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Chaired session on Climate Change: Climate influences on dispersal and survival of northern fur seal pups


Lea, MA and Sterling, JT and Bond, N and Melin, S and Ream, RR and Gelatt, T, Chaired session on Climate Change: Climate influences on dispersal and survival of northern fur seal pups, 25th International Congress for Conservation Biology Abstracts, 5-9 December, Auckland, New Zealand, pp. 92. (2011) [Chair International Conference]

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Northern fur seal pups, Callorhinus ursinus, from declining populations in the Bering Sea contend with extreme and highly variable oceanic conditions during their first winter migrations. Understanding how naive animals from increasing and decreasing populations respond to changeable environmental cues is fundamental to disentangling possible mechanisms driving observed, large-scale declines. We tracked 166 newly-weaned pups from four North American populations, both increasing and decreasing, to determine the influence of wind conditions, sea surface height and temperature and proximity to productive frontal features on the foraging state of individual pups. Pups conducted far-ranging migrations across the North Pacific Ocean, triggered by the onset of autumnal storms. At-sea conditions differed markedly between the two years as did pup movements. Alaskan pups travelled faster when ‘assisted’ by tailwinds and spent more time in northern latitudes in less stormy years. The migration patterns of pups were more random than those published for adults also indicating that young animals undergo a period of learning at sea. We provide examples and speculate on how storms may impact survival of naive pups, particularly in years when pup weaning mass is low. We conclude that increasing intensity and frequency of storm events in the North Pacific Ocean could have repercussions on pup behaviour and population demographics of Northern fur seals across their range.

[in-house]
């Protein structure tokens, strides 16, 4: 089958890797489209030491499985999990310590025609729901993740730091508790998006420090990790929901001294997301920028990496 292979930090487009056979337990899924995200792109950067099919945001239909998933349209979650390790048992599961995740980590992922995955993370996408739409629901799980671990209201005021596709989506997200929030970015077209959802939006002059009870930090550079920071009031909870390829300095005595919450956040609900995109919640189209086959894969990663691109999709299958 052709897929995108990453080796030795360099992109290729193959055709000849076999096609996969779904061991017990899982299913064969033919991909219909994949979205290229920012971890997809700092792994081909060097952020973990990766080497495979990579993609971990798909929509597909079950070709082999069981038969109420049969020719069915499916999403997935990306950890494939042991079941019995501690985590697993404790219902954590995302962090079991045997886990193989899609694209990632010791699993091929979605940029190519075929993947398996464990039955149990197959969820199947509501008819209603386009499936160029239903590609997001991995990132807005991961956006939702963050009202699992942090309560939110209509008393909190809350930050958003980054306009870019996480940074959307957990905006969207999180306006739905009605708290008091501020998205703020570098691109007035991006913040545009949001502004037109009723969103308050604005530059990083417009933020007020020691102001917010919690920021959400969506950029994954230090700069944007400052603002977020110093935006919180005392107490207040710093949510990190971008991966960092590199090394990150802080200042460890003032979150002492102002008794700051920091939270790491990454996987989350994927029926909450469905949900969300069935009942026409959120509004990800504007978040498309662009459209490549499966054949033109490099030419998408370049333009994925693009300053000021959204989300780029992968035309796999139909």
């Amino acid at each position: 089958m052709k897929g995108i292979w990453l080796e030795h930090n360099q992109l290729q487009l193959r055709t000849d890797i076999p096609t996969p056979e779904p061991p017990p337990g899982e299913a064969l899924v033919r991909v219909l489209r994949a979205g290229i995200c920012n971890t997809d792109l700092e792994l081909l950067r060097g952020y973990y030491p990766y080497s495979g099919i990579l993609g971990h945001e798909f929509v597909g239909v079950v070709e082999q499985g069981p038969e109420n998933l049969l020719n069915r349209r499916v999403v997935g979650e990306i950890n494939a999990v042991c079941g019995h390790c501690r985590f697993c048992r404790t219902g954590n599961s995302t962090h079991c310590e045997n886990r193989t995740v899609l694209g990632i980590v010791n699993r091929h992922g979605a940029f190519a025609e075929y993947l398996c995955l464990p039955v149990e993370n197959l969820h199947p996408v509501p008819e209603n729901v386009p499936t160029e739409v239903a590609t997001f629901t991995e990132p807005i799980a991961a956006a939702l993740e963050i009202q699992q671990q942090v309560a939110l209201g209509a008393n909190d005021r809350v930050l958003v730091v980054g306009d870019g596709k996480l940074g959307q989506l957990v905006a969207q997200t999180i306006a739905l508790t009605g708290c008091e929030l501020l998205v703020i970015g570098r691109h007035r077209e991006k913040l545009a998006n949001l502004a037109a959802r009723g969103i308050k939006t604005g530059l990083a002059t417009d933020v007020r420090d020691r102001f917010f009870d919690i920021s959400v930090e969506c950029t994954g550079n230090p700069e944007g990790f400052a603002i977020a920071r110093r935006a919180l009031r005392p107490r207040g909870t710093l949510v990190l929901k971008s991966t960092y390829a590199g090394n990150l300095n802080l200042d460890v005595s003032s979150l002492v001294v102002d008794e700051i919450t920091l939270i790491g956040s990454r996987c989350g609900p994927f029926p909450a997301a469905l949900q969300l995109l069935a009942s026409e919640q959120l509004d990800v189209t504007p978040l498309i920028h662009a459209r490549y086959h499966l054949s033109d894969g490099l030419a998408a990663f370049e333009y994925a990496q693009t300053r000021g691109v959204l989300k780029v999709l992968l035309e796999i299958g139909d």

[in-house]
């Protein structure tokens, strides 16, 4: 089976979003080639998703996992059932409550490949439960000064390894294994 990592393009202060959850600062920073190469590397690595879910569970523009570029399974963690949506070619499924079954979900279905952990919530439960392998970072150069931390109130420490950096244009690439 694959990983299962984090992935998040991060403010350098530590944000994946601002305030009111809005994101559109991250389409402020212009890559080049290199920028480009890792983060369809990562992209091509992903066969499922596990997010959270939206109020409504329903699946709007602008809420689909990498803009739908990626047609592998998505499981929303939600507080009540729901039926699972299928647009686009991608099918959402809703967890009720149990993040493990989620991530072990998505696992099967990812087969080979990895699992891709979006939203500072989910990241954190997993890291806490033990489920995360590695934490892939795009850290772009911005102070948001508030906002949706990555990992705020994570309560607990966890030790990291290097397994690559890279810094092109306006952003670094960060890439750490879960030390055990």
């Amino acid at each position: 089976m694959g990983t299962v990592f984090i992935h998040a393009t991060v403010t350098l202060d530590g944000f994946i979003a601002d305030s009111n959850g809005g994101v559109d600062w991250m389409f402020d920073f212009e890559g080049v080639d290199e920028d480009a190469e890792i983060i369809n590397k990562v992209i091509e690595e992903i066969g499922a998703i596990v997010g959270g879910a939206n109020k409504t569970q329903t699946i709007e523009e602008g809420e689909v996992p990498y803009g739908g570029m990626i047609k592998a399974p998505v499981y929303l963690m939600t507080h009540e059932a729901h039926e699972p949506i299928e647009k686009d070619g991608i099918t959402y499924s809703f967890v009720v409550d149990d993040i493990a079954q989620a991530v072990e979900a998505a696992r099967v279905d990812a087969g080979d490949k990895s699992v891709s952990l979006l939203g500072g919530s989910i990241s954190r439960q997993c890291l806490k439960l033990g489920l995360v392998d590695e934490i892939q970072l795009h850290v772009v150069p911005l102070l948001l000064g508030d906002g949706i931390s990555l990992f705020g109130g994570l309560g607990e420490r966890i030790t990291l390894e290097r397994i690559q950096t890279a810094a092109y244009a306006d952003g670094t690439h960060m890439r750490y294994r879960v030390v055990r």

Item Details

Item Type:Chair International Conference
Keywords:climate change, migration, storms
Research Division:Environmental Sciences
Research Group:Environmental management
Research Field:Wildlife and habitat management
Objective Division:Environmental Management
Objective Group:Terrestrial systems and management
Objective Field:Assessment and management of terrestrial ecosystems
UTAS Author:Lea, MA (Professor Mary-Anne Lea)
ID Code:101308
Year Published:2011
Deposited By:IMAS Research and Education Centre
Deposited On:2015-06-16
Last Modified:2015-06-18

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